The reopening of Italy’s restaurants, cafes and stores earlier this week brought hopes of a return to normality for many Italians after a punishing two-month lockdown amid the COVID-19 pandemic.
However, the picture is not so bright.
In a sign of further trouble ahead for Italy’s economy, many of these establishments remain shut as insufficient funds, new sanitary rules or a lack of clientele represent serious brakes to reopening.
“Were I to open tomorrow, I wouldn’t have one client,” said Pietro Lepore, owner of Harry’s Bar on Rome’s tony Via Veneto.
“There are 12 luxury hotels on the street. Sixty percent of my business comes from their clientele and they’re all closed,” said Lepore, whose 24 employees are all furloughed.
It was the same from Rome to Florence and Venice, where the spokeswoman for the city’s shopkeepers’ association, Cristina Giussani, mused whether cafes and restaurants should open “for seagulls and pigeons” given the utter lack of tourists.
Italy’s economy is highly dependent on tourism. The sector makes up 13 percent of the country’s output while employing about 4.2 million people, or 15 percent of jobs in Italy.
Some are counting on the reopening of Italy’s borders to Europeans early next month as a crucial turning point.
However, many wonder whether tourists will feel comfortable enough to travel, or whether they willl have the money to do so.
Italy’s small and medium-sized business association, Confesercenti, found in a survey published on Saturday last week that nearly one-third of the 1 million establishments allowed to reopen on Monday would not.
For 68 percent, reopening would not be profitable, while 13 percent said that they had health and safety concerns and an equal number said that government directives were too vague.
“For businesses, reopening is a race against time and obstacles,” wrote the group, which called for “direct economic aid.”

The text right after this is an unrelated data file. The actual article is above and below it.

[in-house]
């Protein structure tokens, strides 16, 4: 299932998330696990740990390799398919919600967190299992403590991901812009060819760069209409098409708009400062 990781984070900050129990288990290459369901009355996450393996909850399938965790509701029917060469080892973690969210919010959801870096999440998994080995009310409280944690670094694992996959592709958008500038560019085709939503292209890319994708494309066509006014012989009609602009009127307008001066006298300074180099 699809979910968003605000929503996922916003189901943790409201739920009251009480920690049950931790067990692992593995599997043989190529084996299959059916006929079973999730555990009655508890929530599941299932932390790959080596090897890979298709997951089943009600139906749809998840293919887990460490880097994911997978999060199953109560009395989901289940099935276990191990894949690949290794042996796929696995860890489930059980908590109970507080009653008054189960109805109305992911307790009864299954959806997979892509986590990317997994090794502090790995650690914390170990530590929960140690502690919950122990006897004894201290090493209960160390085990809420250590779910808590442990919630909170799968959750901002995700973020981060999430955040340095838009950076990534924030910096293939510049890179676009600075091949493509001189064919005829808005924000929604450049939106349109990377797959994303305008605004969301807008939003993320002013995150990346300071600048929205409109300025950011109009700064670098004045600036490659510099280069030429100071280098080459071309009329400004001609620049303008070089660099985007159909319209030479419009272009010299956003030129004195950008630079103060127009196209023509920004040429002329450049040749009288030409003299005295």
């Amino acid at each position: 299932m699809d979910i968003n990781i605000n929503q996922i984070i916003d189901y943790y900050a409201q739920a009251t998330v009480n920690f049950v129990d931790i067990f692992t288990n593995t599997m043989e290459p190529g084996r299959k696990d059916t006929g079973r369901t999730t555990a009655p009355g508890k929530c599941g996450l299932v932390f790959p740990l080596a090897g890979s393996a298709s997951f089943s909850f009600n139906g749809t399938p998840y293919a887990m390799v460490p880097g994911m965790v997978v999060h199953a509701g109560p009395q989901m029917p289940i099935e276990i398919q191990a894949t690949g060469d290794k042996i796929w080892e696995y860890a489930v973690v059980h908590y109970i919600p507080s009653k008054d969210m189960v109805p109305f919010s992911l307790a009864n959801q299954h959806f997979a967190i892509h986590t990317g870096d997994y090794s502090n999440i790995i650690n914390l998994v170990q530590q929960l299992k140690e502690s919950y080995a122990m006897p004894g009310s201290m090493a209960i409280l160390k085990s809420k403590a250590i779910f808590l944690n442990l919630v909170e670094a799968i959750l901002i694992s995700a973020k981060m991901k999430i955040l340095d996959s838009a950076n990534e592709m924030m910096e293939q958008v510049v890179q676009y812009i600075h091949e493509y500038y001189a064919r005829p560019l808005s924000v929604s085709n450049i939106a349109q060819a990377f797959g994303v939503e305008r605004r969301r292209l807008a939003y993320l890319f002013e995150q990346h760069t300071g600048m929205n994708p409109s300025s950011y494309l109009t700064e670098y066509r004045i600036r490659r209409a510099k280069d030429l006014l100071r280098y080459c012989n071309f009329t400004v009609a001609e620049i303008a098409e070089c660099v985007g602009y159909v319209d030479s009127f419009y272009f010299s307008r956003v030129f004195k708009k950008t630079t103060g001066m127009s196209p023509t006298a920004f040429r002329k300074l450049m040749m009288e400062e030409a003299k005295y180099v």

“Entrepreneurs fear the impact of the rigidity of the guidelines on activities, and remaining squeezed between the increase in operating costs and the foreseeable drop in revenues,” Confesercenti said.
New regulations — which can result in fines if not followed — are particularly hard to respect for smaller establishments, Confesercenti’s Valerio Maccari said.
“The typical Roman trattoria, for example, does not have much room and in this case ensuring physical distance becomes an insurmountable problem,” he said.
The rules include sanitary measures such as ensuring 1m of distance between tables and twice-daily cleaning of the establishment, as well as masks and gloves for workers.
However, restaurants also have to contend with more paperwork, such as taking down names and telephone numbers of customers for easier tracking in the case of an eventual novel coronavirus case.
In Rome, restaurant owner Tatjana Pavelic early this week said that she was opening just one of the four restaurants she operates along a usually busy street leading to the Pantheon.
Tourists were nowhere to be seen, but her lunch traffic from local clients was also disrupted because of people still working from home, she said.
“We have so many clients who work in offices,” Pavelic said. “And tourism hasn’t started even for Italians.”
Pavelic said that she had asked for a reduction on her rents, which are based on the amount of foot traffic, but was still awaiting an answer.
Public anger is mounting. Throughout the capital, protest posters are seen in many shop windows: “Without government help, we can NOT reopen.”
In Milan, small shop owners and taxi drivers held a protest on Saturday last week, saying that the government had offered no concrete measures to help them.
Many are calling for a hiatus in taxes to help them get through the difficult period.
“I’m not opening today to go bankrupt tomorrow,” read some of their banners.
“All of us here want to work,” one protester shouted into a megaphone. “But we need support to do so.”
A survey by the Italian Federation of Public Establishments on April 4 found that 96 percent of bars, restaurants and similar businesses considered government support insufficient.
They cited the need for immediate liquidity to cover shortfalls in revenue, or credit with zero or subsidized interest, as well as the cancelation of taxes due.
At the other end of the Italian boot, in Avola, restaurant owner Gianpaolo Molisena has decided to remain closed for now, one of the approximately 5,000 such establishments keeping their doors shut in Sicily, one-fourth of the total.
Were he to reopen, it would cost Molisena “100 to collect 30,” he said.
The restaurant usually employs six people.
“Besides, the spirit of the restaurant is not there, the charm of dining with friends ... is lost with all these rules,” he said. “The customers feel [like they are] under surveillance.”
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